The article in the University of Minnesota’s Statesman student newspaper was a pretty classic piece of journalism. Print journalism, that is. Our classroom experiment was to see if we could take it further using Twitter.
The original article involved a University of Minnesota Duluth student who said she had a hard time making it to class on time because she could not find disabled-parking spaces on campus. She finally had enough and turned to the campus newspaper to share her story.
The article, written by reporter Eric Ludy, was complete, fair and well-written. But Ludy reached a dead end in his reporting: University officials said the campus is up to code in the number of disabled spaces it has available.
I asked the students in the editing class I teach to take the story to another level. Armed with our laptop computers and our newfound — and limited — knowledge of Twitter, we spread out across the campus looking to document this issue.
We printed out the campus parking map and assigned teams to go to every disabled parking spot on campus.
At 10 a.m. on a Thursday morning, amid the hustle and bustle on campus, we wanted to know:
- How many of the disabled-parking spaces were vacant?
- How many of the cars parked in those spaces had decals of some kind?
- How many of those decals were temporary tags?
And off we went.
Within seconds the first entry was posted. Then another. And another. Within 15 minutes, all the student journalists were back at their desks and an inventory of vacant spaces was complete.
Our results found that of the 58 spaces on campus, only seven parking spaces were vacant at the time of our inspection and most of them were located on remote spots on campus. Those spots closer to the main buildings on campus were occupied — many with people using temporary tags.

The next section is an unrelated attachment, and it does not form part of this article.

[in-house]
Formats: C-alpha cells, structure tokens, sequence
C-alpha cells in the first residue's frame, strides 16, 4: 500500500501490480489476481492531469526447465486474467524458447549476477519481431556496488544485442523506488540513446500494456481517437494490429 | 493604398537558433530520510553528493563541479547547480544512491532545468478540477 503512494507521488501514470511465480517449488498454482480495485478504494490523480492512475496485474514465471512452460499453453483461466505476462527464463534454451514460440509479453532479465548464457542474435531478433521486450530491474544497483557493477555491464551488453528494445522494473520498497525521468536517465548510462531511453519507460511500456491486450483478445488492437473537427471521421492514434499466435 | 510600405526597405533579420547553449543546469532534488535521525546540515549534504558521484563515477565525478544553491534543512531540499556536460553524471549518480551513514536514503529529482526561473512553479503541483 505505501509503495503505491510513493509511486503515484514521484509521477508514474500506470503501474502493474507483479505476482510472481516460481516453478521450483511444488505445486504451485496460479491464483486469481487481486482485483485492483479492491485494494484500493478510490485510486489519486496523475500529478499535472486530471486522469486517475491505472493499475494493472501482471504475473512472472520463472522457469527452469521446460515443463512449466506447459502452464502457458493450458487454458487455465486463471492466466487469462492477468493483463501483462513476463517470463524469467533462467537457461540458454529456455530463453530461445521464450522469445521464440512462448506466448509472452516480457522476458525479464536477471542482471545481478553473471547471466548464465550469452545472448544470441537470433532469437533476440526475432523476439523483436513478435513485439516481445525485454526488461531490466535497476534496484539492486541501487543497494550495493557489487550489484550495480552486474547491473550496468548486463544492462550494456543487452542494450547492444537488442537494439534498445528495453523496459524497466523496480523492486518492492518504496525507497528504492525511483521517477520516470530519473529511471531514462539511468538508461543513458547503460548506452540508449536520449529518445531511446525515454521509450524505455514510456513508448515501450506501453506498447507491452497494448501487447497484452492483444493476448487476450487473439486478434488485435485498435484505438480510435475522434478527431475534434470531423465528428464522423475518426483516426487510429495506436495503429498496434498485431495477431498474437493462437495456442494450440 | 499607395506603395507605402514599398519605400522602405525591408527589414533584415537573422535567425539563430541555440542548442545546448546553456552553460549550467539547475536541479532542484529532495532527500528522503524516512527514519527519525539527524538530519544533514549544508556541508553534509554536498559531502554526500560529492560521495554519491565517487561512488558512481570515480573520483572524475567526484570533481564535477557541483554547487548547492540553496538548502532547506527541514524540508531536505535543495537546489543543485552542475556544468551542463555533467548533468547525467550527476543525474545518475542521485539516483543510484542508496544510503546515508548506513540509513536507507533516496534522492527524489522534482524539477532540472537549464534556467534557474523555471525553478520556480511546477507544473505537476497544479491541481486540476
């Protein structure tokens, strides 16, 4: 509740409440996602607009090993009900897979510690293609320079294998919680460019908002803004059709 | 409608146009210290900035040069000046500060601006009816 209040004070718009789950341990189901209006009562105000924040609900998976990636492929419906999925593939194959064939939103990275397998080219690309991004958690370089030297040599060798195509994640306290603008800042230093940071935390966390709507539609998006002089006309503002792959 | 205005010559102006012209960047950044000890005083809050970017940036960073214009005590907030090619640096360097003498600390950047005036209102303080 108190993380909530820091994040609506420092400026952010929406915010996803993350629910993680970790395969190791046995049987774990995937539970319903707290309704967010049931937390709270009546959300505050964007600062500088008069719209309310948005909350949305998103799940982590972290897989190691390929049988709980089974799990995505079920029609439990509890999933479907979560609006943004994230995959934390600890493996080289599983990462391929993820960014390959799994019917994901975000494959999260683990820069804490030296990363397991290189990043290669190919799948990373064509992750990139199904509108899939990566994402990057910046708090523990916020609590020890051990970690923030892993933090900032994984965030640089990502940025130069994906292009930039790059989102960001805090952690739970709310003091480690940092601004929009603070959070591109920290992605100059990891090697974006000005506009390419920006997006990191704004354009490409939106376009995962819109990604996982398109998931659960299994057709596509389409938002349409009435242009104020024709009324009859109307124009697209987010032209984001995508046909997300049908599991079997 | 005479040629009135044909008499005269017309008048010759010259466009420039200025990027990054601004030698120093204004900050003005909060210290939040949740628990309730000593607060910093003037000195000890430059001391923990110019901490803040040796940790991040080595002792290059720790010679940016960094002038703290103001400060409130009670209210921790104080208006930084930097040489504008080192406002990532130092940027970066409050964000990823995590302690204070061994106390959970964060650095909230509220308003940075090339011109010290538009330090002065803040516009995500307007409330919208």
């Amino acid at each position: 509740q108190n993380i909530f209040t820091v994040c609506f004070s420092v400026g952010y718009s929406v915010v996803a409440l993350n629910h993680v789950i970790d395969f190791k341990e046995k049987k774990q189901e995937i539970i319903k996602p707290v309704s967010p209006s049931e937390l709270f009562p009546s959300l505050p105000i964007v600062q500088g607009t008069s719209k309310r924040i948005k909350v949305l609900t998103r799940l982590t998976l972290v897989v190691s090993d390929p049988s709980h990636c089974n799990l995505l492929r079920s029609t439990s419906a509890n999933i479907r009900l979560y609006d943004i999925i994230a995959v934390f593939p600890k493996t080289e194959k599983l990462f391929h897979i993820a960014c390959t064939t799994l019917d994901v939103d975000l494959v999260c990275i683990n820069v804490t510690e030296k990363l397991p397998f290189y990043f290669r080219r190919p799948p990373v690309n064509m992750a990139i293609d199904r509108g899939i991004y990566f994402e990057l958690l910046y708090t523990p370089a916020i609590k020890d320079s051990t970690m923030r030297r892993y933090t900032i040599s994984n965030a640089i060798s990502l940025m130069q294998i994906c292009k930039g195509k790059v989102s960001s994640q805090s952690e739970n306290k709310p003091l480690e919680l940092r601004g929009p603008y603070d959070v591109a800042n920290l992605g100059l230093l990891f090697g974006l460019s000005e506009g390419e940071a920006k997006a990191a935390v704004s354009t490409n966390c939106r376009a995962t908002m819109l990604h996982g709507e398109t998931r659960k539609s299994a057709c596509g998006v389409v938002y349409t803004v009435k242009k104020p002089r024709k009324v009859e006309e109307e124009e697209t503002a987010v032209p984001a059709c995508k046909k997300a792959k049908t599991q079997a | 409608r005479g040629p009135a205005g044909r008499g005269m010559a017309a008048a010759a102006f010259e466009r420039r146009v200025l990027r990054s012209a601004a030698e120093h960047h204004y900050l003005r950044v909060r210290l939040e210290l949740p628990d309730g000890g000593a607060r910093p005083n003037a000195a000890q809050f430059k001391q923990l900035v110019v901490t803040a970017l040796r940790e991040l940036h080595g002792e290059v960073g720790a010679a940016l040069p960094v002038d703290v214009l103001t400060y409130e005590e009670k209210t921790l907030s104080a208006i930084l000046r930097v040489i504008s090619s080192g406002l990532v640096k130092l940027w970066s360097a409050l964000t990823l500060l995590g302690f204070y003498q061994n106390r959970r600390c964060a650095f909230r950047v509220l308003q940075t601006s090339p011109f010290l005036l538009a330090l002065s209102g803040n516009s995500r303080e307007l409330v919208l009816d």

Now what? We weren’t exactly sure. We’d done the work, but except for the few people “following us” (that’s Twitter talk), the news was like the tree falling in the Twitter forest. No one would hear it.
Some of the next steps were obvious; others took some brainstorming. First, we posted a comment on the original article designed to drive people to our Twitter results. Next, we wrote a short article and sent it to the campus paper in hopes that the paper would run it alongside the original article. We created a Facebook group designed to let people know about this issue.
We also started thinking about the value of letting Twitter do its job by encouraging readers to become the reporters. We sent an e-mail about the project to the student organization that focuses on disabled issues and posted a blog entry about it on one of the more active community forums in Duluth.
As we did, I began to wonder. What had happened here? “Back in the day” such a project would have taken several weeks to evolve. An initial story would have been written and published in the newspaper. Maybe a few readers would have called in to vent about the issue. A dedicated couple might have written a letter to the editor. In some rare instances, the story might inspire someone to visit a public meeting — giving journalists a chance to follow up on the story.
But, in this case, the story had evolved in a matter of 20 minutes. What’s more, the potential was for the story to be handed over to the community and to allow others to keep policing the disabled-parking spots on campus to track this issue over time.
Was this a problem that needed to be addressed? Twitter and the other social media tools helped us find out.
Still, the project was not without its challenges. In the newsroom of yesterday, all the messages and comments would have been edited carefully. We probably would have created a graphic and made sure we could accurately verify the information about the parking lots. What had been missed? What had been miscounted? There was no barrier between the message and publication.
There were also style issues and issues of sensitivity that probably would have been caught. Some students used the term “handicapped,” which a copy editor at a newsroom would have caught as a violation of Associated Press style and, more importantly, a term that can be offensive. (AP style says a person’s handicap/disability should be described as specifically as possible and should only be included if it’s clearly pertinent to the story.) Too late now. The story was out of our hands.
Even if our twittering didn’t prompt university officials to add more disabled-parking spots, I still consider the experiment a success. For me, success was showing students and myself that it didn’t take that much effort to add a layer to this story using Twitter. Together, we learned how to use a tool that really does have an application in storytelling — not just for journalists, but for news consumers, too.
John Hatcher is an assistant professor of journalism at the University of Minnesota Duluth.